DP challenge: is it really just the inside that counts?

  • Age 8- the year I discovered Harry Potter.
  • Age 10- Nancy Drew.
  • Age 12- Louise Rennison.
  • Age 14- Philip Pullman.
  • Age 16- Madeleine Wickham.
  • Age 18- Laptop.

I can remember my childhood through the book phases I went through, where every birthday and Christmas list included the publications of the author I was obsessed with that year. The younger, carefree stories, the time I was ‘finding my inner teenager’ and so read accordingly, the year I discovered more ‘grown up’ books. Until the year I got my first laptop. Now don’t get me wrong, I love my laptop and the world it has opened for me- I wouldn’t be doing what I love and writing this blog without it! But, looking back, the year I got my laptop was the year I stopped asking for books.

I don’t oppose e-books by any means- the price, ease, the fact they are a sign of the technology-advanced times we are now living in. But I won’t remember the ten years following on from when I first had my laptop, in the creative, colourful and emotional way I remember the ten years I spent reading physical books. Books I could spend hours choosing on over a coffee, books I could get excited about opening the first page of, folding back the spine like I used to to make it feel ‘mine’. Seeing my tears fall onto narratives of heartbreaks, flicking the pages too quickly as I was racing my friend to the finish.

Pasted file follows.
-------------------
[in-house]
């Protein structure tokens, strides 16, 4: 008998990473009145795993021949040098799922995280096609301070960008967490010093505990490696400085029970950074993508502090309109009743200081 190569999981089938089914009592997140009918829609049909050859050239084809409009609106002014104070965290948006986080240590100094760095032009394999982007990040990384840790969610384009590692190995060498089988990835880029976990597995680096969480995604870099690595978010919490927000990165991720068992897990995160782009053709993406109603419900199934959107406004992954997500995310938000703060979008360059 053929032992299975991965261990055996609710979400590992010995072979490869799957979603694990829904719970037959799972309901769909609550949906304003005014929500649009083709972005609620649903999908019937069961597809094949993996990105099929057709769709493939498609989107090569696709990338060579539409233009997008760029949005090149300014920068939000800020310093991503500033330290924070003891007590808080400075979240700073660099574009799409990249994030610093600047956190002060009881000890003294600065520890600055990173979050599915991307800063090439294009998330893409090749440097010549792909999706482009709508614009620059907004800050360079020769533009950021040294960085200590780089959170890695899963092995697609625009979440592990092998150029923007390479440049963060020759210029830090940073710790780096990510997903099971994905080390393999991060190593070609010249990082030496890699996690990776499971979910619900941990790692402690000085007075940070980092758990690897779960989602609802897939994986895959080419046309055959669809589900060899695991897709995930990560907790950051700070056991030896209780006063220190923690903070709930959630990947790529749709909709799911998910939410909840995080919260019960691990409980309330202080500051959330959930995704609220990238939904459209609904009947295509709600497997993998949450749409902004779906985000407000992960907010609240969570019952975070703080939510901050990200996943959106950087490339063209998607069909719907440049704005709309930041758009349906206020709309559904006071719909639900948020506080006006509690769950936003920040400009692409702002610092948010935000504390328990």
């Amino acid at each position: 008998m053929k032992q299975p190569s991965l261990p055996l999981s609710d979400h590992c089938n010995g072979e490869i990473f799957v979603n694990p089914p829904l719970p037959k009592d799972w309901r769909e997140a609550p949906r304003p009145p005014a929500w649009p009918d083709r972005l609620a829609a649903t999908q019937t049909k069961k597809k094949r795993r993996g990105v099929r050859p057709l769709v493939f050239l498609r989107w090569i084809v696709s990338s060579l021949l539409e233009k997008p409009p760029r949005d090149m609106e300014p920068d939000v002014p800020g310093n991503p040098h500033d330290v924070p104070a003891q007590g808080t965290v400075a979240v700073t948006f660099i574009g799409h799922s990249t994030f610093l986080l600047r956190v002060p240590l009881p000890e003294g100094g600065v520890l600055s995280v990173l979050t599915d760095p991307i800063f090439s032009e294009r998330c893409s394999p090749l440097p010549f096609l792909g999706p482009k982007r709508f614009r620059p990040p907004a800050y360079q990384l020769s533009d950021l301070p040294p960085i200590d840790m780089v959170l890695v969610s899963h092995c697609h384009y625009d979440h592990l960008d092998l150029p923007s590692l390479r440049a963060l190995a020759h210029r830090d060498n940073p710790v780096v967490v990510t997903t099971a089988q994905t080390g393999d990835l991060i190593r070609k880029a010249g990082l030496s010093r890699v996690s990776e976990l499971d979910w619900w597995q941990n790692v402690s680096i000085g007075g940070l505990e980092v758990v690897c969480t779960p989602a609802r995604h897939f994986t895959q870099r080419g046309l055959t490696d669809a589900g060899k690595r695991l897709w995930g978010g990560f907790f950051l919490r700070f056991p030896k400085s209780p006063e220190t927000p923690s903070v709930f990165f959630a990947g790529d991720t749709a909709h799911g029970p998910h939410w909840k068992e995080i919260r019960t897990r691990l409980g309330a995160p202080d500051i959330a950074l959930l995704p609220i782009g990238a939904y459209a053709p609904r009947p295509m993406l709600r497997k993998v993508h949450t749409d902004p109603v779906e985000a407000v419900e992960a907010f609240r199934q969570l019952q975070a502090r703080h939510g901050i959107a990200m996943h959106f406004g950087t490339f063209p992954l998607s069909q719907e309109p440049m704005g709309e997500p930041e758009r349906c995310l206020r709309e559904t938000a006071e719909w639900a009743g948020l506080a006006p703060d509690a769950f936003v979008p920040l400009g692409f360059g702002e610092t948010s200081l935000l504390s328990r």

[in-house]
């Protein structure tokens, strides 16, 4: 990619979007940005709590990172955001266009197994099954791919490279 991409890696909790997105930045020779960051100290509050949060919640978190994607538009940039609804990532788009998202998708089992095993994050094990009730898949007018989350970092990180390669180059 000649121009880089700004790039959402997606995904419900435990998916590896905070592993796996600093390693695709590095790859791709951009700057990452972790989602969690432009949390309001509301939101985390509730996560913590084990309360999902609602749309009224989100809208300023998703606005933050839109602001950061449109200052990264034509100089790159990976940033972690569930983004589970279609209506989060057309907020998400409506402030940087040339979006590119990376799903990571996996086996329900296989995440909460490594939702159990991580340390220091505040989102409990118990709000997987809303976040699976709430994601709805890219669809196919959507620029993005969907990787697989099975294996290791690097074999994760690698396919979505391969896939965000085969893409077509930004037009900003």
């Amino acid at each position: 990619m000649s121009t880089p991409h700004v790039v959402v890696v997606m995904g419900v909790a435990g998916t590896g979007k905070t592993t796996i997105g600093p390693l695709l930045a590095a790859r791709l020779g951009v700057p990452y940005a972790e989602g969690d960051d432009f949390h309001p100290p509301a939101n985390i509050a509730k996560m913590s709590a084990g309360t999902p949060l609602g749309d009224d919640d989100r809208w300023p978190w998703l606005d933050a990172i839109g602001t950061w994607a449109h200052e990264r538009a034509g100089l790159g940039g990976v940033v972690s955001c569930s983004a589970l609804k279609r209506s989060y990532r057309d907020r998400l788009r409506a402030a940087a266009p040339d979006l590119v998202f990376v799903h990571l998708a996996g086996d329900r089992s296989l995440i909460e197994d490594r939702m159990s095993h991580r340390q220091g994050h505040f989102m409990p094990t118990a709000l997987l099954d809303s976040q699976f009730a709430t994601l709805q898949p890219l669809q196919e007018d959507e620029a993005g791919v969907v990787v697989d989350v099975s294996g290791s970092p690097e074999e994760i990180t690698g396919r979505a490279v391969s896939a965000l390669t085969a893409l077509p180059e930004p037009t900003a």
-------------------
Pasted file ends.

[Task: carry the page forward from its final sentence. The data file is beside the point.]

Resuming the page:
I’m not suggesting that the emotion, comedy or novelty of a new book is taken away by having a laptop and reading e-books. But I am suggesting that the story feels more alive on paper. It’s a physical entity I can hold in my hand, I can look at in the bookcase stuffed to the brim of neatly-arranged books from my childhood. I can look back at and remember where I was when I first read it- from the smell of the pages or the tomato sauce stain on the back cover made when I was too eager over the story so ate dinner whilst racing to the end.

I can read an e-book anytime, anywhere (so long as there is battery on its device) and it must be very convenient to store so many genres, romances and comedies, adventures and terrors, on a single device (and it takes away less weight from a holiday luggage allowance!) but somehow me, my book and I will always take first place in my mind.

There’s just something about turning off my phone, TV, electronic devices I work with all day and opening that book to escape from the monotony life can sometimes prove to be.

A book. A real-life, physical entity with smudges across the pages and corners bent at the edge can sometimes tell more of a story than the words within it. And that’s why I would choose it every time.

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